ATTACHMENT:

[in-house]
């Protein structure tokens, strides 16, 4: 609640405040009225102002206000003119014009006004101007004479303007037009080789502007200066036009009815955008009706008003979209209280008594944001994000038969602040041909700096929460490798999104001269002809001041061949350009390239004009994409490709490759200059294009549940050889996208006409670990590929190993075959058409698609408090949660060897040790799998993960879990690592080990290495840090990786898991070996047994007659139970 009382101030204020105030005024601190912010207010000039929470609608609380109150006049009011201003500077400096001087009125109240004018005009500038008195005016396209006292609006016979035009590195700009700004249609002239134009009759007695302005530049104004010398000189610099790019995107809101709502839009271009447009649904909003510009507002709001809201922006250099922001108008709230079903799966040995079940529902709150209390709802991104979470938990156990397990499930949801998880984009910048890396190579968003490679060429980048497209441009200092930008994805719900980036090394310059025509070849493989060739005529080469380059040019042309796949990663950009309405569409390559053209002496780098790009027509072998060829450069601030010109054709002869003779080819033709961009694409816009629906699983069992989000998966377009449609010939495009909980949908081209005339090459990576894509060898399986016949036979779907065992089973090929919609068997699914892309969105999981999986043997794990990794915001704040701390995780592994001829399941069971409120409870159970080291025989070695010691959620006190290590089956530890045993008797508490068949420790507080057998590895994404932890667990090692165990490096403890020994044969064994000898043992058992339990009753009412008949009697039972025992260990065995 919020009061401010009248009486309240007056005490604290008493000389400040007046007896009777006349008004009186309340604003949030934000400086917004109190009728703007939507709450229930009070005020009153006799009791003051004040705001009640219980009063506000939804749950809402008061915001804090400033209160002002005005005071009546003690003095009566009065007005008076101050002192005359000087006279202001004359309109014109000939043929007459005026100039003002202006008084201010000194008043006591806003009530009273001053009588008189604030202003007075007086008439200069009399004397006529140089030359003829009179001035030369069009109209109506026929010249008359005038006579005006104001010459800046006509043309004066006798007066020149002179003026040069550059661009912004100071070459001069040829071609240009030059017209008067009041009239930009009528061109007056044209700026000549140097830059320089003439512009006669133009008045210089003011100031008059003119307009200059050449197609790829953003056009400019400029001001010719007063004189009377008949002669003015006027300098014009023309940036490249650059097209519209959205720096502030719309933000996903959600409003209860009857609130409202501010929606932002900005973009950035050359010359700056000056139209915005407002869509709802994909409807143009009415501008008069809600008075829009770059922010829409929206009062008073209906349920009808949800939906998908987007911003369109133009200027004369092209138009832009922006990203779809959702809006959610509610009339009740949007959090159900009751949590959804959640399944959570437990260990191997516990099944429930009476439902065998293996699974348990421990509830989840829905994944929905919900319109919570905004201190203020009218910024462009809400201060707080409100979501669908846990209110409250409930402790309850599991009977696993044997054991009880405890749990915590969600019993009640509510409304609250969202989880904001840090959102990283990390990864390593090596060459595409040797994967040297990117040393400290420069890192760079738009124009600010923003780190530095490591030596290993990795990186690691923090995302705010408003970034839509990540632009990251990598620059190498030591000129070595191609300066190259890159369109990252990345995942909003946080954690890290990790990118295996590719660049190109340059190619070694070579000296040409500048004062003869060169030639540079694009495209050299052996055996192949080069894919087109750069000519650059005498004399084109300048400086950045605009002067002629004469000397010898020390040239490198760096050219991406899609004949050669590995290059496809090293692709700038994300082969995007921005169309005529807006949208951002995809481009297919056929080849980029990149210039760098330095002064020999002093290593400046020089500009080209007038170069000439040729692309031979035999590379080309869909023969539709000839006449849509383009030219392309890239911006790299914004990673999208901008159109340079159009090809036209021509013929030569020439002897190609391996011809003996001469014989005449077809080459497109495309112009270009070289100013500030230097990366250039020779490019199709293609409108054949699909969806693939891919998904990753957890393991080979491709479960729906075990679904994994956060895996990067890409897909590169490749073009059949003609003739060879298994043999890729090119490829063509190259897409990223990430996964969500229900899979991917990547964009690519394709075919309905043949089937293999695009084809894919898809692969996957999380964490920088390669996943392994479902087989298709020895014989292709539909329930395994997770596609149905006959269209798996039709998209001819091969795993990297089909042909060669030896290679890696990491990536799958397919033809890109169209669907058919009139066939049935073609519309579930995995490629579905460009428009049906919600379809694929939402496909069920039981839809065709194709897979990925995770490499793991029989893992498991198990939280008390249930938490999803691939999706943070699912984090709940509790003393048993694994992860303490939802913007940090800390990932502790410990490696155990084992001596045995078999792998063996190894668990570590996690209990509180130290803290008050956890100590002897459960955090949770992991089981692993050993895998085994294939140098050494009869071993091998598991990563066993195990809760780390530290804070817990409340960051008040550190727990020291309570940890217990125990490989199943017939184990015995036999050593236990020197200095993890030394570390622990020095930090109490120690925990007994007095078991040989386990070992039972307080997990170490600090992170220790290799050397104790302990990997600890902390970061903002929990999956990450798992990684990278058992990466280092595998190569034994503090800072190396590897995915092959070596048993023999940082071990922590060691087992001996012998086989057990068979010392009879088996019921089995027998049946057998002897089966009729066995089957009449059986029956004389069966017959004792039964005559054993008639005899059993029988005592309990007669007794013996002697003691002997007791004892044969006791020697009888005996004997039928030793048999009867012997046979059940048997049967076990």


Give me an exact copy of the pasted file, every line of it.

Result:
[in-house]
């Protein structure tokens, strides 16, 4: 609640405040009225102002206000003119014009006004101007004479303007037009080789502007200066036009009815955008009706008003979209209280008594944001994000038969602040041909700096929460490798999104001269002809001041061949350009390239004009994409490709490759200059294009549940050889996208006409670990590929190993075959058409698609408090949660060897040790799998993960879990690592080990290495840090990786898991070996047994007659139970 009382101030204020105030005024601190912010207010000039929470609608609380109150006049009011201003500077400096001087009125109240004018005009500038008195005016396209006292609006016979035009590195700009700004249609002239134009009759007695302005530049104004010398000189610099790019995107809101709502839009271009447009649904909003510009507002709001809201922006250099922001108008709230079903799966040995079940529902709150209390709802991104979470938990156990397990499930949801998880984009910048890396190579968003490679060429980048497209441009200092930008994805719900980036090394310059025509070849493989060739005529080469380059040019042309796949990663950009309405569409390559053209002496780098790009027509072998060829450069601030010109054709002869003779080819033709961009694409816009629906699983069992989000998966377009449609010939495009909980949908081209005339090459990576894509060898399986016949036979779907065992089973090929919609068997699914892309969105999981999986043997794990990794915001704040701390995780592994001829399941069971409120409870159970080291025989070695010691959620006190290590089956530890045993008797508490068949420790507080057998590895994404932890667990090692165990490096403890020994044969064994000898043992058992339990009753009412008949009697039972025992260990065995 919020009061401010009248009486309240007056005490604290008493000389400040007046007896009777006349008004009186309340604003949030934000400086917004109190009728703007939507709450229930009070005020009153006799009791003051004040705001009640219980009063506000939804749950809402008061915001804090400033209160002002005005005071009546003690003095009566009065007005008076101050002192005359000087006279202001004359309109014109000939043929007459005026100039003002202006008084201010000194008043006591806003009530009273001053009588008189604030202003007075007086008439200069009399004397006529140089030359003829009179001035030369069009109209109506026929010249008359005038006579005006104001010459800046006509043309004066006798007066020149002179003026040069550059661009912004100071070459001069040829071609240009030059017209008067009041009239930009009528061109007056044209700026000549140097830059320089003439512009006669133009008045210089003011100031008059003119307009200059050449197609790829953003056009400019400029001001010719007063004189009377008949002669003015006027300098014009023309940036490249650059097209519209959205720096502030719309933000996903959600409003209860009857609130409202501010929606932002900005973009950035050359010359700056000056139209915005407002869509709802994909409807143009009415501008008069809600008075829009770059922010829409929206009062008073209906349920009808949800939906998908987007911003369109133009200027004369092209138009832009922006990203779809959702809006959610509610009339009740949007959090159900009751949590959804959640399944959570437990260990191997516990099944429930009476439902065998293996699974348990421990509830989840829905994944929905919900319109919570905004201190203020009218910024462009809400201060707080409100979501669908846990209110409250409930402790309850599991009977696993044997054991009880405890749990915590969600019993009640509510409304609250969202989880904001840090959102990283990390990864390593090596060459595409040797994967040297990117040393400290420069890192760079738009124009600010923003780190530095490591030596290993990795990186690691923090995302705010408003970034839509990540632009990251990598620059190498030591000129070595191609300066190259890159369109990252990345995942909003946080954690890290990790990118295996590719660049190109340059190619070694070579000296040409500048004062003869060169030639540079694009495209050299052996055996192949080069894919087109750069000519650059005498004399084109300048400086950045605009002067002629004469000397010898020390040239490198760096050219991406899609004949050669590995290059496809090293692709700038994300082969995007921005169309005529807006949208951002995809481009297919056929080849980029990149210039760098330095002064020999002093290593400046020089500009080209007038170069000439040729692309031979035999590379080309869909023969539709000839006449849509383009030219392309890239911006790299914004990673999208901008159109340079159009090809036209021509013929030569020439002897190609391996011809003996001469014989005449077809080459497109495309112009270009070289100013500030230097990366250039020779490019199709293609409108054949699909969806693939891919998904990753957890393991080979491709479960729906075990679904994994956060895996990067890409897909590169490749073009059949003609003739060879298994043999890729090119490829063509190259897409990223990430996964969500229900899979991917990547964009690519394709075919309905043949089937293999695009084809894919898809692969996957999380964490920088390669996943392994479902087989298709020895014989292709539909329930395994997770596609149905006959269209798996039709998209001819091969795993990297089909042909060669030896290679890696990491990536799958397919033809890109169209669907058919009139066939049935073609519309579930995995490629579905460009428009049906919600379809694929939402496909069920039981839809065709194709897979990925995770490499793991029989893992498991198990939280008390249930938490999803691939999706943070699912984090709940509790003393048993694994992860303490939802913007940090800390990932502790410990490696155990084992001596045995078999792998063996190894668990570590996690209990509180130290803290008050956890100590002897459960955090949770992991089981692993050993895998085994294939140098050494009869071993091998598991990563066993195990809760780390530290804070817990409340960051008040550190727990020291309570940890217990125990490989199943017939184990015995036999050593236990020197200095993890030394570390622990020095930090109490120690925990007994007095078991040989386990070992039972307080997990170490600090992170220790290799050397104790302990990997600890902390970061903002929990999956990450798992990684990278058992990466280092595998190569034994503090800072190396590897995915092959070596048993023999940082071990922590060691087992001996012998086989057990068979010392009879088996019921089995027998049946057998002897089966009729066995089957009449059986029956004389069966017959004792039964005559054993008639005899059993029988005592309990007669007794013996002697003691002997007791004892044969006791020697009888005996004997039928030793048999009867012997046979059940048997049967076990």